- Santa Ono, the incoming president of the University of Michigan, would lose his tenured faculty role if the institution fired him for cause, a departure from typical contracts with college chief executives.
- This provision in Ono’s five-year contract likely stems from the aftermath of a scandal with his predecessor, Mark Schlissel, who was fired from the presidency in January. Schlissel’s contract permitted him to keep his tenured biology professorship after being accused of having an inappropriate relationship with his employee.
- Ono’s university pact also includes a pay bump from Schlissel’s base salary — $975,000 a year compared to Schlissel’s annual $927,000.
University regents in January publicized Schlissel’s dismissal, releasing a horde of emails that they said documented him overstepping the institution’s policy against supervisor-employee relationships.
In one email to a woman who was his subordinate, Schlissel included a flight itinerary to Europe. He suggested he and the employee miss a connecting flight “and get stuck in Paris.” Schlissel called the woman “sexier” in another email.
He has defended the relationship as consensual and not physical, and also stressed he did not inappropriately spend university resources to maintain it.
The university’s relationship policy was enacted after a sexual misconduct controversy concerning a former provost, Martin Philbert. An internal investigation in 2020 found he had harassed women for more than two decades. A separate review the next year found a late university doctor, Robert Anderson, had sexually assaulted students for nearly 40 years.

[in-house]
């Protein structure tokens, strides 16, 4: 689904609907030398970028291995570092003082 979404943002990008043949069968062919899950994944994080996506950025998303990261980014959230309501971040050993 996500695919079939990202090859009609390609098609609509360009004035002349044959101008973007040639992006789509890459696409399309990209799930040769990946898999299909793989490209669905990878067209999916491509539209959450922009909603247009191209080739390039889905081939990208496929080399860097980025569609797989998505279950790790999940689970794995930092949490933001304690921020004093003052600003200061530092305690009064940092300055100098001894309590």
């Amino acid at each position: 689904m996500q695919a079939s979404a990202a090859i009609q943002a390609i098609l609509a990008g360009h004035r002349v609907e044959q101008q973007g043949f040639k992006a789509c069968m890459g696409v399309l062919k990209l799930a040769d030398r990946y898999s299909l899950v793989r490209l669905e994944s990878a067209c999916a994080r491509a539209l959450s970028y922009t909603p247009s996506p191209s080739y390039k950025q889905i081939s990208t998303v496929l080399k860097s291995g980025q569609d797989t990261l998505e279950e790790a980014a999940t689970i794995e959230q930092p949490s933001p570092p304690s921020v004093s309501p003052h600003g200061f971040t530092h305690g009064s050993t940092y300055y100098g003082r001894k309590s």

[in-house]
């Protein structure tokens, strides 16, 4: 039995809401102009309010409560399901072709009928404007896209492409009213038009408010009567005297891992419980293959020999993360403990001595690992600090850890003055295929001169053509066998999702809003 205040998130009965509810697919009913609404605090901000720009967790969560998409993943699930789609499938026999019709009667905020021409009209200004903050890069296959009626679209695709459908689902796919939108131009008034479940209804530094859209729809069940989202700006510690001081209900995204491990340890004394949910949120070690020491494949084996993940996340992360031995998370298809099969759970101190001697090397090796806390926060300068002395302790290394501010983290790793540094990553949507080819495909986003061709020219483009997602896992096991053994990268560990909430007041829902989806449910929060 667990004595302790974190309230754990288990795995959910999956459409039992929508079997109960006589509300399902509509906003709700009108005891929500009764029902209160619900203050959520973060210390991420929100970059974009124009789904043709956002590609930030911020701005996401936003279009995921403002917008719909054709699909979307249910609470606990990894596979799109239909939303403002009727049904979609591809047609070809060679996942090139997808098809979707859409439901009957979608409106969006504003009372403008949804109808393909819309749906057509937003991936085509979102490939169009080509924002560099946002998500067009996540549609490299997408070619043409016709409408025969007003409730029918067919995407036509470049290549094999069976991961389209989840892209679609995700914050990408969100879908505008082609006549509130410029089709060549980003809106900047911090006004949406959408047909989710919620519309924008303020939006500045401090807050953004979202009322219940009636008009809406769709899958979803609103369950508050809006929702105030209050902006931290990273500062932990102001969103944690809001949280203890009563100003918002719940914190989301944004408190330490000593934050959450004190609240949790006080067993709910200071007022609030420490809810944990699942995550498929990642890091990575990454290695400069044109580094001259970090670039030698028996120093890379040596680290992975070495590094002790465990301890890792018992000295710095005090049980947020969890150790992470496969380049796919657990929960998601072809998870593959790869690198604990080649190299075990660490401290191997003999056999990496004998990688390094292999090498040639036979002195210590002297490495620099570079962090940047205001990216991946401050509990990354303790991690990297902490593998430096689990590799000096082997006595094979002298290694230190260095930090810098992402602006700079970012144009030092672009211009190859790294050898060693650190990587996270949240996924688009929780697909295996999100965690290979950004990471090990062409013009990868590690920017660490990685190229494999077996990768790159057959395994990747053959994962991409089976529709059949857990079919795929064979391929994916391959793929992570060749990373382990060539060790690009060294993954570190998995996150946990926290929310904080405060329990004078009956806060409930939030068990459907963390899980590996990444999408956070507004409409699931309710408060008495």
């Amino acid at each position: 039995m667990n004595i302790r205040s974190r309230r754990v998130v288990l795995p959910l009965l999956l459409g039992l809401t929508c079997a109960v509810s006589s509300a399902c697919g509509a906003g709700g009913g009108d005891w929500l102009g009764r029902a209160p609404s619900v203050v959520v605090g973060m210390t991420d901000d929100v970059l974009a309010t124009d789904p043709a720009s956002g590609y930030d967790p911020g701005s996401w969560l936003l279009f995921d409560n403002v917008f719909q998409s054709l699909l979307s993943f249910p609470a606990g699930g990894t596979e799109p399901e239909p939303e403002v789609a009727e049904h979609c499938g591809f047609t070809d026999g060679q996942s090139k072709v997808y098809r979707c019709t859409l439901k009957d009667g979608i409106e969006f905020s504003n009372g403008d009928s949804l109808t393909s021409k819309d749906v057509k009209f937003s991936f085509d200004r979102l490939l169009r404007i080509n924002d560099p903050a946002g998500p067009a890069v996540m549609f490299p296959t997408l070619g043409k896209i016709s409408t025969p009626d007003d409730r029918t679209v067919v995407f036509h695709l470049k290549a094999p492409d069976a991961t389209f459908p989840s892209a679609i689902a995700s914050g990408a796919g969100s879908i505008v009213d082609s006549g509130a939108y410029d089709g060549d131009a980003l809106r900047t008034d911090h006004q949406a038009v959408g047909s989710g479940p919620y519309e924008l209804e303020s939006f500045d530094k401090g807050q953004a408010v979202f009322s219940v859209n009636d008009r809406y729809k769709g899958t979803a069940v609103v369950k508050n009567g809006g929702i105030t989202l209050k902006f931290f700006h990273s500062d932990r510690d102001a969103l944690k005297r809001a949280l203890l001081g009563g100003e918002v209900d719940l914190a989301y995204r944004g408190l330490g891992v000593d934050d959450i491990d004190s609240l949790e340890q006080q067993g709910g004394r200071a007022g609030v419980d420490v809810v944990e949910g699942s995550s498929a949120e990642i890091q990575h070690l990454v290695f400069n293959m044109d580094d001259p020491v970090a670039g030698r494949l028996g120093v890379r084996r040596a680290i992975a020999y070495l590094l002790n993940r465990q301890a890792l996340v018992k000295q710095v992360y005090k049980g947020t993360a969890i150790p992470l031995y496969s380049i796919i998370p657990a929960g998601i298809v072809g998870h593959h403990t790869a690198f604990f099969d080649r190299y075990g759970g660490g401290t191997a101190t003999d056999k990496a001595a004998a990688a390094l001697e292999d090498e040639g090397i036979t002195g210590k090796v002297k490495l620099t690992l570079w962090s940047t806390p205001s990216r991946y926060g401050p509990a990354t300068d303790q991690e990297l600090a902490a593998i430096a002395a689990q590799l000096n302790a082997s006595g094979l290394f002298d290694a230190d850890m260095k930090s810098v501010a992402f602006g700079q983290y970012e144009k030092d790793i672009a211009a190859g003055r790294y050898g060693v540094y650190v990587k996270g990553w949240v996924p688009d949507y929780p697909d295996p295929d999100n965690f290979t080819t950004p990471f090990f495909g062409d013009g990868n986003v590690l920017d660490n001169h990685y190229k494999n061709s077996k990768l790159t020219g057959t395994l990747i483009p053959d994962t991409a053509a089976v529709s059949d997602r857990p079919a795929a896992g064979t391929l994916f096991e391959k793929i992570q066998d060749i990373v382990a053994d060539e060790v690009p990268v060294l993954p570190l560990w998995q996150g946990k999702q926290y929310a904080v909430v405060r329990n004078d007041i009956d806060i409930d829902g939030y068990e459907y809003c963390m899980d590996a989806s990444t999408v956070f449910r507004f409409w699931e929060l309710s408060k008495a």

The revelation that Schlissel — post-firing — would be able to hold onto his tenured faculty job in molecular, cellular and developmental biology raised eyebrows.
The university noted at the time his contract entitled him to such a position.
University spokesperson Rick Fitzgerald declined Thursday to comment on Ono’s contract.
Ono’s base salary of $975,000 a year is a significant boost from his pay as president and vice chancellor of the University of British Columbia, where in the 2020-21 academic year, he earned $449,400 in Canadian dollars. He will also get $350,000 in deferred compensation starting after his first year as president.
If Ono completes the five-year contract, the university will provide him an 18-month sabbatical. That’s an unusually long period, James Finkelstein, professor emeritus of public policy at George Mason University, said in an email. Finkelstein has researched presidential contracts extensively.
By contrast, most faculty sabbaticals are for one academic term at full pay or one year at half pay, Finkelstein said.
Further, Ono will receive up to $1 million “in start-up costs” to establish a laboratory and research age-related macular degeneration, ocular cancer and inflammation, which is part of Ono’s area of scholarship. The university is giving an additional $250,000 each year of the contract to staff the lab.
While it’s possible for presidents to conduct research during their tenures, their leadership responsibilities often take precedent.
“We don’t see how a new president, even one who is experienced, can take on the job of president as well as run a scientific laboratory,” Finkelstein said.
Ono will be required to live in the presidential home once renovations are complete. The university will pick his interim abode.
He begins Oct. 13. Ono replaces Mary Sue Coleman, who has led the university since Schlissel’s firing and was U of Michigan president from 2002 to 2014.